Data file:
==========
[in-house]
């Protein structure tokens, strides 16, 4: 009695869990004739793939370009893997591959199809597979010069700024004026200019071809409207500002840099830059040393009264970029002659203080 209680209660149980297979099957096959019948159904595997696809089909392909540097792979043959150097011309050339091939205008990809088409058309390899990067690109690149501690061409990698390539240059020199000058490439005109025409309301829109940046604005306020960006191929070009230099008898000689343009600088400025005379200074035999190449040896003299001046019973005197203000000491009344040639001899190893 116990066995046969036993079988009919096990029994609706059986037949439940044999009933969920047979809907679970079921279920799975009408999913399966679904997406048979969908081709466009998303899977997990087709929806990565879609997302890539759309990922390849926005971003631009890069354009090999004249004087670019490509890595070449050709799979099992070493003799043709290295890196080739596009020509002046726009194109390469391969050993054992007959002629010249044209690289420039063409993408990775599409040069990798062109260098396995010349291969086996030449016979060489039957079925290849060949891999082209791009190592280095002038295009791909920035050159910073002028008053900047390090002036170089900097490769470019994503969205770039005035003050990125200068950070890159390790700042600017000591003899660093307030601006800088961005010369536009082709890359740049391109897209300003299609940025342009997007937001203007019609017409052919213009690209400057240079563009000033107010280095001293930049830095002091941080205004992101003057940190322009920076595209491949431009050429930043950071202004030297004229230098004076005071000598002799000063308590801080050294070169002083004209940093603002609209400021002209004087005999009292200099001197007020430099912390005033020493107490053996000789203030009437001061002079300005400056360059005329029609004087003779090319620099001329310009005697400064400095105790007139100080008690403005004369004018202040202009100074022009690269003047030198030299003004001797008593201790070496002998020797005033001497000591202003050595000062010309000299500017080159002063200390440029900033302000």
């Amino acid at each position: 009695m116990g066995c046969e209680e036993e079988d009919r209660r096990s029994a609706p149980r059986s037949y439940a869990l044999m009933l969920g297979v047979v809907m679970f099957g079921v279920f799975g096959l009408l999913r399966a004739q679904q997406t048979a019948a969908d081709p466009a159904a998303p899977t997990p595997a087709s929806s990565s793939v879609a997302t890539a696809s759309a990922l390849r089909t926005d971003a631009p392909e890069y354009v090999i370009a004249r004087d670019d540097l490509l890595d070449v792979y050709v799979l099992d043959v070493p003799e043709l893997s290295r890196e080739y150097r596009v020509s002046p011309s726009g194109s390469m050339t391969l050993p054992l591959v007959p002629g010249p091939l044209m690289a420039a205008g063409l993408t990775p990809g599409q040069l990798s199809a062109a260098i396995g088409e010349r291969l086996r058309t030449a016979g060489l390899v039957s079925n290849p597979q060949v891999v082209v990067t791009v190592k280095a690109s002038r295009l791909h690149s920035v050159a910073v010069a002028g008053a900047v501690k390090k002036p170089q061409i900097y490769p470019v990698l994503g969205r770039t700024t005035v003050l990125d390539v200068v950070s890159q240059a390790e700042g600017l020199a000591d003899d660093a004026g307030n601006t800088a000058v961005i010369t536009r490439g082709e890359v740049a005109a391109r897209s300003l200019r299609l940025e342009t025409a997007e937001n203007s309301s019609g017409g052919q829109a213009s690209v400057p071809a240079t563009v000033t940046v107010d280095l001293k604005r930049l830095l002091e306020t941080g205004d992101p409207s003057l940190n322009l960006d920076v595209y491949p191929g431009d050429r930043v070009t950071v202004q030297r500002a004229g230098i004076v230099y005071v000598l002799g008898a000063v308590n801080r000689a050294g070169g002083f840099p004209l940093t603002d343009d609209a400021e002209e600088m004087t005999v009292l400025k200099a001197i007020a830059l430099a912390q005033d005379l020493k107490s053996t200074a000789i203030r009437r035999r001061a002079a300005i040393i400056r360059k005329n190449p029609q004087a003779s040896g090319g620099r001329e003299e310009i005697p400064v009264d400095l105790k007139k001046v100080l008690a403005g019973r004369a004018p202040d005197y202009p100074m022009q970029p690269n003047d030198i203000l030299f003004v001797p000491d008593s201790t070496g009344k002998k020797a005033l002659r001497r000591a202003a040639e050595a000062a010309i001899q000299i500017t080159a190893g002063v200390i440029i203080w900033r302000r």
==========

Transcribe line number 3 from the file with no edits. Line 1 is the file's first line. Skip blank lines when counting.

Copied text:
């Amino acid at each position: 009695m116990g066995c046969e209680e036993e079988d009919r209660r096990s029994a609706p149980r059986s037949y439940a869990l044999m009933l969920g297979v047979v809907m679970f099957g079921v279920f799975g096959l009408l999913r399966a004739q679904q997406t048979a019948a969908d081709p466009a159904a998303p899977t997990p595997a087709s929806s990565s793939v879609a997302t890539a696809s759309a990922l390849r089909t926005d971003a631009p392909e890069y354009v090999i370009a004249r004087d670019d540097l490509l890595d070449v792979y050709v799979l099992d043959v070493p003799e043709l893997s290295r890196e080739y150097r596009v020509s002046p011309s726009g194109s390469m050339t391969l050993p054992l591959v007959p002629g010249p091939l044209m690289a420039a205008g063409l993408t990775p990809g599409q040069l990798s199809a062109a260098i396995g088409e010349r291969l086996r058309t030449a016979g060489l390899v039957s079925n290849p597979q060949v891999v082209v990067t791009v190592k280095a690109s002038r295009l791909h690149s920035v050159a910073v010069a002028g008053a900047v501690k390090k002036p170089q061409i900097y490769p470019v990698l994503g969205r770039t700024t005035v003050l990125d390539v200068v950070s890159q240059a390790e700042g600017l020199a000591d003899d660093a004026g307030n601006t800088a000058v961005i010369t536009r490439g082709e890359v740049a005109a391109r897209s300003l200019r299609l940025e342009t025409a997007e937001n203007s309301s019609g017409g052919q829109a213009s690209v400057p071809a240079t563009v000033t940046v107010d280095l001293k604005r930049l830095l002091e306020t941080g205004d992101p409207s003057l940190n322009l960006d920076v595209y491949p191929g431009d050429r930043v070009t950071v202004q030297r500002a004229g230098i004076v230099y005071v000598l002799g008898a000063v308590n801080r000689a050294g070169g002083f840099p004209l940093t603002d343009d609209a400021e002209e600088m004087t005999v009292l400025k200099a001197i007020a830059l430099a912390q005033d005379l020493k107490s053996t200074a000789i203030r009437r035999r001061a002079a300005i040393i400056r360059k005329n190449p029609q004087a003779s040896g090319g620099r001329e003299e310009i005697p400064v009264d400095l105790k007139k001046v100080l008690a403005g019973r004369a004018p202040d005197y202009p100074m022009q970029p690269n003047d030198i203000l030299f003004v001797p000491d008593s201790t070496g009344k002998k020797a005033l002659r001497r000591a202003a040639e050595a000062a010309i001899q000299i500017t080159a190893g002063v200390i440029i203080w900033r302000r």